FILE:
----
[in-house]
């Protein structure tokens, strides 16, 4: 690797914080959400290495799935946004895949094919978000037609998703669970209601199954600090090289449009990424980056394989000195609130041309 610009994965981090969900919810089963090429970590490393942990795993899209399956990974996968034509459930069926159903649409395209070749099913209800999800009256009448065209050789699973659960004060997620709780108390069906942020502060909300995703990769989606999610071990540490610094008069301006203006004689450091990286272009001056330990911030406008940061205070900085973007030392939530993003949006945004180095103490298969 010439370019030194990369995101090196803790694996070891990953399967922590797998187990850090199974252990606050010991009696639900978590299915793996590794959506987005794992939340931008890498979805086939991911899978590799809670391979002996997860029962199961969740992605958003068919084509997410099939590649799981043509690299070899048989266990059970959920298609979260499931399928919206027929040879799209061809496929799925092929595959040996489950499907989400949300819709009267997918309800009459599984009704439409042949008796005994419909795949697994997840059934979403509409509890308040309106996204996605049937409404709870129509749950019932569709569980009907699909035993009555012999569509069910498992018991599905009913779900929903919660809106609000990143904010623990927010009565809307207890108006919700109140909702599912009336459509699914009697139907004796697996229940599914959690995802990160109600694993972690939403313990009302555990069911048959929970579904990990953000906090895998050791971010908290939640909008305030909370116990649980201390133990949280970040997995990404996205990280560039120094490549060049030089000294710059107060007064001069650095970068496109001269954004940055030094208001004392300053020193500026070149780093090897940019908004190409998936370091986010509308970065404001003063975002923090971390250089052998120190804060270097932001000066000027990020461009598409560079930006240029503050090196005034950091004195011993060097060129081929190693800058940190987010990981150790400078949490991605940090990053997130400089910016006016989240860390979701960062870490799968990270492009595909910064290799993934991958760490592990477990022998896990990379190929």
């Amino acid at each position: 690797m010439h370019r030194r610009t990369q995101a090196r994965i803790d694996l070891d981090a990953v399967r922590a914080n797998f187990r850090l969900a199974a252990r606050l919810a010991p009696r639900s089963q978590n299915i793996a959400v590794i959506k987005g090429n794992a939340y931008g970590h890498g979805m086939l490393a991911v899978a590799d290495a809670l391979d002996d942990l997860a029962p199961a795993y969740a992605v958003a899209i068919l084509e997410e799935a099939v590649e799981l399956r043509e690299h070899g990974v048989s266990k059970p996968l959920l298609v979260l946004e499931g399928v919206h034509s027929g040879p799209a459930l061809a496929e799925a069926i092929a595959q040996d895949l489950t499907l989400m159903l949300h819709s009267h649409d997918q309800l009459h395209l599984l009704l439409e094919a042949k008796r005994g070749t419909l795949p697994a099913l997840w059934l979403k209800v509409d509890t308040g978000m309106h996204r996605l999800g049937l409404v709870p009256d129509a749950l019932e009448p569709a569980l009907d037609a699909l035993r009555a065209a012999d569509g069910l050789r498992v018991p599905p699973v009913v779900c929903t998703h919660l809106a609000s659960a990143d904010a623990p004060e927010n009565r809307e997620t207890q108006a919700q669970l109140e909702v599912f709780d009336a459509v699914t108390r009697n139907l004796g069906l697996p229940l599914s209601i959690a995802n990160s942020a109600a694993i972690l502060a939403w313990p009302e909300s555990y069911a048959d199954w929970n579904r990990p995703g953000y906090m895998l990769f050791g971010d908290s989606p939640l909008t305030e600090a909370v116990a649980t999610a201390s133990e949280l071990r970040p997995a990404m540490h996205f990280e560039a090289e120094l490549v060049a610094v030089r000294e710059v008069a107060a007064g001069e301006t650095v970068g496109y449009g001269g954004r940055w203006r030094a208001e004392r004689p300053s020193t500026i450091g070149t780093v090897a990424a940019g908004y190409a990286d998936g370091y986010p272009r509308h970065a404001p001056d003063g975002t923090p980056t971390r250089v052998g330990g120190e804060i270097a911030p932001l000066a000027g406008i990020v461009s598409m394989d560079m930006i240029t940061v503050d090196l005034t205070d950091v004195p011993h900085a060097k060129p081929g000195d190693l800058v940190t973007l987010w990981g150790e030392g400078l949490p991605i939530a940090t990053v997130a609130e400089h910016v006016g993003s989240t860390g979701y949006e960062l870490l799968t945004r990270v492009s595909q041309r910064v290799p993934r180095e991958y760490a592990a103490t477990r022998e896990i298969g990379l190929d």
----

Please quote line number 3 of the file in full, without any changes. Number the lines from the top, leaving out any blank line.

């Amino acid at each position: 690797m010439h370019r030194r610009t990369q995101a090196r994965i803790d694996l070891d981090a990953v399967r922590a914080n797998f187990r850090l969900a199974a252990r606050l919810a010991p009696r639900s089963q978590n299915i793996a959400v590794i959506k987005g090429n794992a939340y931008g970590h890498g979805m086939l490393a991911v899978a590799d290495a809670l391979d002996d942990l997860a029962p199961a795993y969740a992605v958003a899209i068919l084509e997410e799935a099939v590649e799981l399956r043509e690299h070899g990974v048989s266990k059970p996968l959920l298609v979260l946004e499931g399928v919206h034509s027929g040879p799209a459930l061809a496929e799925a069926i092929a595959q040996d895949l489950t499907l989400m159903l949300h819709s009267h649409d997918q309800l009459h395209l599984l009704l439409e094919a042949k008796r005994g070749t419909l795949p697994a099913l997840w059934l979403k209800v509409d509890t308040g978000m309106h996204r996605l999800g049937l409404v709870p009256d129509a749950l019932e009448p569709a569980l009907d037609a699909l035993r009555a065209a012999d569509g069910l050789r498992v018991p599905p699973v009913v779900c929903t998703h919660l809106a609000s659960a990143d904010a623990p004060e927010n009565r809307e997620t207890q108006a919700q669970l109140e909702v599912f709780d009336a459509v699914t108390r009697n139907l004796g069906l697996p229940l599914s209601i959690a995802n990160s942020a109600a694993i972690l502060a939403w313990p009302e909300s555990y069911a048959d199954w929970n579904r990990p995703g953000y906090m895998l990769f050791g971010d908290s989606p939640l909008t305030e600090a909370v116990a649980t999610a201390s133990e949280l071990r970040p997995a990404m540490h996205f990280e560039a090289e120094l490549v060049a610094v030089r000294e710059v008069a107060a007064g001069e301006t650095v970068g496109y449009g001269g954004r940055w203006r030094a208001e004392r004689p300053s020193t500026i450091g070149t780093v090897a990424a940019g908004y190409a990286d998936g370091y986010p272009r509308h970065a404001p001056d003063g975002t923090p980056t971390r250089v052998g330990g120190e804060i270097a911030p932001l000066a000027g406008i990020v461009s598409m394989d560079m930006i240029t940061v503050d090196l005034t205070d950091v004195p011993h900085a060097k060129p081929g000195d190693l800058v940190t973007l987010w990981g150790e030392g400078l949490p991605i939530a940090t990053v997130a609130e400089h910016v006016g993003s989240t860390g979701y949006e960062l870490l799968t945004r990270v492009s595909q041309r910064v290799p993934r180095e991958y760490a592990a103490t477990r022998e896990i298969g990379l190929d």